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Developmental effects of maternal smoking during pregnancy on the human frontal cortex transcriptome

By Stephen A Semick, Leonardo Collado-Torres, Christina A Markunas, Joo Heon Shin, Amy Deep-Soboslay, Ran Tao, Laura J Bierut, Brion S Maher, Eric O Johnson, Thomas M Hyde, Daniel R Weinberger, Dana B Hancock, Joel E Kleinman, Andrew E Jaffe

Posted 20 Dec 2017
bioRxiv DOI: 10.1101/236968 (published DOI: 10.1038/s41380-018-0223-1)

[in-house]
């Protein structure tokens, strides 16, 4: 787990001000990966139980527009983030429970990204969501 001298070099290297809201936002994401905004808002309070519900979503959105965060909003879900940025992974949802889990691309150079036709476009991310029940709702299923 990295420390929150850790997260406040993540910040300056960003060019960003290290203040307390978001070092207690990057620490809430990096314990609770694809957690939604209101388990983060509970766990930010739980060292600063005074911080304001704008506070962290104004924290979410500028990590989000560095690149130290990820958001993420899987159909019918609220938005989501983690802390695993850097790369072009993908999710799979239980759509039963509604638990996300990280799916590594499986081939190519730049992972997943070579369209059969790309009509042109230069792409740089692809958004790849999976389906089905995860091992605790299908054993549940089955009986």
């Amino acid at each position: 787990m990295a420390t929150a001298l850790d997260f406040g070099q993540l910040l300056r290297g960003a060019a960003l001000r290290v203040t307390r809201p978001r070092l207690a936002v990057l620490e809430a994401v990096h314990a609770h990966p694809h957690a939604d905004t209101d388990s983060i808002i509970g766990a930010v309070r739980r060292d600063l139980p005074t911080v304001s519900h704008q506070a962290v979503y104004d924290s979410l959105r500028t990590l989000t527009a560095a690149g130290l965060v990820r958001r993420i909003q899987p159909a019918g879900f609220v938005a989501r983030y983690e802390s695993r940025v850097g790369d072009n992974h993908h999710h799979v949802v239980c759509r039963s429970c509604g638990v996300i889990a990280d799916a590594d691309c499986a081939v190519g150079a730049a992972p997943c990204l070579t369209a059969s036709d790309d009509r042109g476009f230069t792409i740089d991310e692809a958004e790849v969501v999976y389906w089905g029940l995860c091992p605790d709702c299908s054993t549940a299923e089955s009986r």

Cigarette smoking during pregnancy is a major public health concern. While there are well-described consequences in early child development, there is very little known about the effects of maternal smoking on human cortical biology during prenatal life. We therefore performed a genome-wide differential gene expression analysis using RNA sequencing (RNA-seq) on prenatal (N=33; 16 smoking-exposed) as well as adult (N=207; 57 active smokers) human post-mortem prefrontal cortices. Smoking exposure during the prenatal period was directly associated with differential expression of 14 genes; in contrast, during adulthood, despite a much larger sample size, only 2 genes showed significant differential expression (FDR<10%). Moreover, 1,315 genes showed significantly different exposure effects between maternal smoking during pregnancy and direct exposure in adulthood (FDR<10%) - these differences were largely driven by prenatal differences that were enriched for pathways previously implicated in addiction and synaptic function. Furthermore, prenatal and age-dependent differentially expressed genes were enriched for genes implicated in non-syndromic autism spectrum disorder (ASD) and were differentially expressed as a set between patients with ASD and controls in post-mortem cortical regions. These results underscore the enhanced sensitivity to the biological effect of smoking exposure in the developing brain and offer novel insight into the effects of maternal smoking during pregnancy on the prenatal human brain. They also begin to address the relationship between in utero exposure to smoking and the heightened risks for the subsequent development of neuropsychiatric disorders.

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